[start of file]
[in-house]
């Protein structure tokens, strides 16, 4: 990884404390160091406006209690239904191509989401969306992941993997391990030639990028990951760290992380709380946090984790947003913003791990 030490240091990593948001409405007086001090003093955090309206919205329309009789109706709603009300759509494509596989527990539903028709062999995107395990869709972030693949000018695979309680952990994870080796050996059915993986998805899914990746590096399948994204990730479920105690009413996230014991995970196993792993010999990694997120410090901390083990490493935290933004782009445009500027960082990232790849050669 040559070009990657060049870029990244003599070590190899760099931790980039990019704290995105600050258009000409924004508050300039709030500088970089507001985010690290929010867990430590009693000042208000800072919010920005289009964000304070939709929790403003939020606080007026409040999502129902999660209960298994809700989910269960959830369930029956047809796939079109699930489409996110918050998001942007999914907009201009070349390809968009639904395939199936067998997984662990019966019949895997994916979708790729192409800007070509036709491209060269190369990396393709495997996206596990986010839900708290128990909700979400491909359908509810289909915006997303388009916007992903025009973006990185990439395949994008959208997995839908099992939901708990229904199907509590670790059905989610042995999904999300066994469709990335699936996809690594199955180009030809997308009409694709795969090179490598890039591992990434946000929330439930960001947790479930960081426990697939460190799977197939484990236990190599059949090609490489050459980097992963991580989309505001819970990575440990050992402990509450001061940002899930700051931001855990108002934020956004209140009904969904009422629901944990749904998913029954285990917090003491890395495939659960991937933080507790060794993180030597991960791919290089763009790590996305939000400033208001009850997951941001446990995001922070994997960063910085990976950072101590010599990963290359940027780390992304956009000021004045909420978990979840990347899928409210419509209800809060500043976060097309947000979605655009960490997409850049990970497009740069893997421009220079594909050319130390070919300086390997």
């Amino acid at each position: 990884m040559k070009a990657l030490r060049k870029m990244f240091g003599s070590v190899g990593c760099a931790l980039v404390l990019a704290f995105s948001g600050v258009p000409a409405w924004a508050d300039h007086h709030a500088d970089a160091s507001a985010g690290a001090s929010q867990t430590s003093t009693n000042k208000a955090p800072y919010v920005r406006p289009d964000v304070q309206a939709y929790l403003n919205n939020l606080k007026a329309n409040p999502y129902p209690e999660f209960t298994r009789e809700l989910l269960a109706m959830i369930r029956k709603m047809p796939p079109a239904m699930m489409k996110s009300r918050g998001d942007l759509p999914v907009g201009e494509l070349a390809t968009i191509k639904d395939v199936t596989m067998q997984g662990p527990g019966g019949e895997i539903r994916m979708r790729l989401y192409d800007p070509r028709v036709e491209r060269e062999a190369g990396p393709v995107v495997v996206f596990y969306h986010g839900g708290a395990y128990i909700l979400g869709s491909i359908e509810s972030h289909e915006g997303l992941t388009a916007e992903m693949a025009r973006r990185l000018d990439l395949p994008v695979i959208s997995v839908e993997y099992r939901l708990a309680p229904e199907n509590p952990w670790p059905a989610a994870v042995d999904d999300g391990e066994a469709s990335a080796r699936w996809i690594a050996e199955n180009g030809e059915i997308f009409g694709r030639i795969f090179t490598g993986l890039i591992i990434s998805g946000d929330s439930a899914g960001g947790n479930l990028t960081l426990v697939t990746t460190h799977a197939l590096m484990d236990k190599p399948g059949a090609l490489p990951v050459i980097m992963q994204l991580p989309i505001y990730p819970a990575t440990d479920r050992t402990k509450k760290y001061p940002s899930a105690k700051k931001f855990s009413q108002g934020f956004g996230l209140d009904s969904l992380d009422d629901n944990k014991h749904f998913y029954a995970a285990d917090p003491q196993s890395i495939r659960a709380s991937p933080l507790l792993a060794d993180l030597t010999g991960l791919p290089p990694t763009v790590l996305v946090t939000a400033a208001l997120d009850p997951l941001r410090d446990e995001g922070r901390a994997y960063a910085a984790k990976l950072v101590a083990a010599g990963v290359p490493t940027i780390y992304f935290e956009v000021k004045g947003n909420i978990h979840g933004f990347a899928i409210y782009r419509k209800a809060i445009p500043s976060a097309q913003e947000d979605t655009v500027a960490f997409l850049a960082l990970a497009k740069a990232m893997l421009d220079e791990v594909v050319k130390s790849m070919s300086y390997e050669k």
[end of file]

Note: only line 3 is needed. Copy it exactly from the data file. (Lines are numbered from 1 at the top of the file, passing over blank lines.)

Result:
């Amino acid at each position: 990884m040559k070009a990657l030490r060049k870029m990244f240091g003599s070590v190899g990593c760099a931790l980039v404390l990019a704290f995105s948001g600050v258009p000409a409405w924004a508050d300039h007086h709030a500088d970089a160091s507001a985010g690290a001090s929010q867990t430590s003093t009693n000042k208000a955090p800072y919010v920005r406006p289009d964000v304070q309206a939709y929790l403003n919205n939020l606080k007026a329309n409040p999502y129902p209690e999660f209960t298994r009789e809700l989910l269960a109706m959830i369930r029956k709603m047809p796939p079109a239904m699930m489409k996110s009300r918050g998001d942007l759509p999914v907009g201009e494509l070349a390809t968009i191509k639904d395939v199936t596989m067998q997984g662990p527990g019966g019949e895997i539903r994916m979708r790729l989401y192409d800007p070509r028709v036709e491209r060269e062999a190369g990396p393709v995107v495997v996206f596990y969306h986010g839900g708290a395990y128990i909700l979400g869709s491909i359908e509810s972030h289909e915006g997303l992941t388009a916007e992903m693949a025009r973006r990185l000018d990439l395949p994008v695979i959208s997995v839908e993997y099992r939901l708990a309680p229904e199907n509590p952990w670790p059905a989610a994870v042995d999904d999300g391990e066994a469709s990335a080796r699936w996809i690594a050996e199955n180009g030809e059915i997308f009409g694709r030639i795969f090179t490598g993986l890039i591992i990434s998805g946000d929330s439930a899914g960001g947790n479930l990028t960081l426990v697939t990746t460190h799977a197939l590096m484990d236990k190599p399948g059949a090609l490489p990951v050459i980097m992963q994204l991580p989309i505001y990730p819970a990575t440990d479920r050992t402990k509450k760290y001061p940002s899930a105690k700051k931001f855990s009413q108002g934020f956004g996230l209140d009904s969904l992380d009422d629901n944990k014991h749904f998913y029954a995970a285990d917090p003491q196993s890395i495939r659960a709380s991937p933080l507790l792993a060794d993180l030597t010999g991960l791919p290089p990694t763009v790590l996305v946090t939000a400033a208001l997120d009850p997951l941001r410090d446990e995001g922070r901390a994997y960063a910085a984790k990976l950072v101590a083990a010599g990963v290359p490493t940027i780390y992304f935290e956009v000021k004045g947003n909420i978990h979840g933004f990347a899928i409210y782009r419509k209800a809060i445009p500043s976060a097309q913003e947000d979605t655009v500027a960490f997409l850049a960082l990970a497009k740069a990232m893997l421009d220079e791990v594909v050319k130390s790849m070919s300086y390997e050669k």